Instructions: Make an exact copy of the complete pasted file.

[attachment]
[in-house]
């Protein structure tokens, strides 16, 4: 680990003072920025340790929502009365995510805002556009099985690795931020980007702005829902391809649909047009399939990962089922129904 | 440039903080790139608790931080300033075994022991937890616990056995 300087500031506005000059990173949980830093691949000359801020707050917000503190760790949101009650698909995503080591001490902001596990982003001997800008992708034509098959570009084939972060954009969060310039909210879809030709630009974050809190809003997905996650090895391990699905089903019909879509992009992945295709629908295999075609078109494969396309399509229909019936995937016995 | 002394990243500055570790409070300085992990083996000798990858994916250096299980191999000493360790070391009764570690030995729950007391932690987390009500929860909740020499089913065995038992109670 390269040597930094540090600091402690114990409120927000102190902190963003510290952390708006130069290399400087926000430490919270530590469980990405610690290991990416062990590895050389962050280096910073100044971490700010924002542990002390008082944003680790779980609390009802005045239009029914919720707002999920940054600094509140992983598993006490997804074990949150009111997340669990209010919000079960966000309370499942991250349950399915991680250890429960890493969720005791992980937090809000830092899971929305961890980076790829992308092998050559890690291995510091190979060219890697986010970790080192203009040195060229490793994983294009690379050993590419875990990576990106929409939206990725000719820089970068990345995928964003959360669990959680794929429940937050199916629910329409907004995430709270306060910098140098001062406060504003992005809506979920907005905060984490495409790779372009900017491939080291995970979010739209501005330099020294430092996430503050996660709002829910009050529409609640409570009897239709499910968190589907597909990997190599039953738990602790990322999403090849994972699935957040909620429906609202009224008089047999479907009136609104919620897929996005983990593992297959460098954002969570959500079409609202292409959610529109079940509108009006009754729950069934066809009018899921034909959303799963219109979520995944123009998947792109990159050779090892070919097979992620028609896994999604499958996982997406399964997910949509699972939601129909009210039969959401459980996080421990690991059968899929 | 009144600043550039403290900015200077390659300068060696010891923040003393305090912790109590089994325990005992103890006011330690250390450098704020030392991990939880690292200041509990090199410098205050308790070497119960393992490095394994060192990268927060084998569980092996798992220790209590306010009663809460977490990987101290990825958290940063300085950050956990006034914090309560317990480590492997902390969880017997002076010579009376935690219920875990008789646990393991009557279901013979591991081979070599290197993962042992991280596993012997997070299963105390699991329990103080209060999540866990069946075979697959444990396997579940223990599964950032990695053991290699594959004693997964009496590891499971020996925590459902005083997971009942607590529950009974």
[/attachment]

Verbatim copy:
[in-house]
């Protein structure tokens, strides 16, 4: 680990003072920025340790929502009365995510805002556009099985690795931020980007702005829902391809649909047009399939990962089922129904 | 440039903080790139608790931080300033075994022991937890616990056995 300087500031506005000059990173949980830093691949000359801020707050917000503190760790949101009650698909995503080591001490902001596990982003001997800008992708034509098959570009084939972060954009969060310039909210879809030709630009974050809190809003997905996650090895391990699905089903019909879509992009992945295709629908295999075609078109494969396309399509229909019936995937016995 | 002394990243500055570790409070300085992990083996000798990858994916250096299980191999000493360790070391009764570690030995729950007391932690987390009500929860909740020499089913065995038992109670 390269040597930094540090600091402690114990409120927000102190902190963003510290952390708006130069290399400087926000430490919270530590469980990405610690290991990416062990590895050389962050280096910073100044971490700010924002542990002390008082944003680790779980609390009802005045239009029914919720707002999920940054600094509140992983598993006490997804074990949150009111997340669990209010919000079960966000309370499942991250349950399915991680250890429960890493969720005791992980937090809000830092899971929305961890980076790829992308092998050559890690291995510091190979060219890697986010970790080192203009040195060229490793994983294009690379050993590419875990990576990106929409939206990725000719820089970068990345995928964003959360669990959680794929429940937050199916629910329409907004995430709270306060910098140098001062406060504003992005809506979920907005905060984490495409790779372009900017491939080291995970979010739209501005330099020294430092996430503050996660709002829910009050529409609640409570009897239709499910968190589907597909990997190599039953738990602790990322999403090849994972699935957040909620429906609202009224008089047999479907009136609104919620897929996005983990593992297959460098954002969570959500079409609202292409959610529109079940509108009006009754729950069934066809009018899921034909959303799963219109979520995944123009998947792109990159050779090892070919097979992620028609896994999604499958996982997406399964997910949509699972939601129909009210039969959401459980996080421990690991059968899929 | 009144600043550039403290900015200077390659300068060696010891923040003393305090912790109590089994325990005992103890006011330690250390450098704020030392991990939880690292200041509990090199410098205050308790070497119960393992490095394994060192990268927060084998569980092996798992220790209590306010009663809460977490990987101290990825958290940063300085950050956990006034914090309560317990480590492997902390969880017997002076010579009376935690219920875990008789646990393991009557279901013979591991081979070599290197993962042992991280596993012997997070299963105390699991329990103080209060999540866990069946075979697959444990396997579940223990599964950032990695053991290699594959004693997964009496590891499971020996925590459902005083997971009942607590529950009974």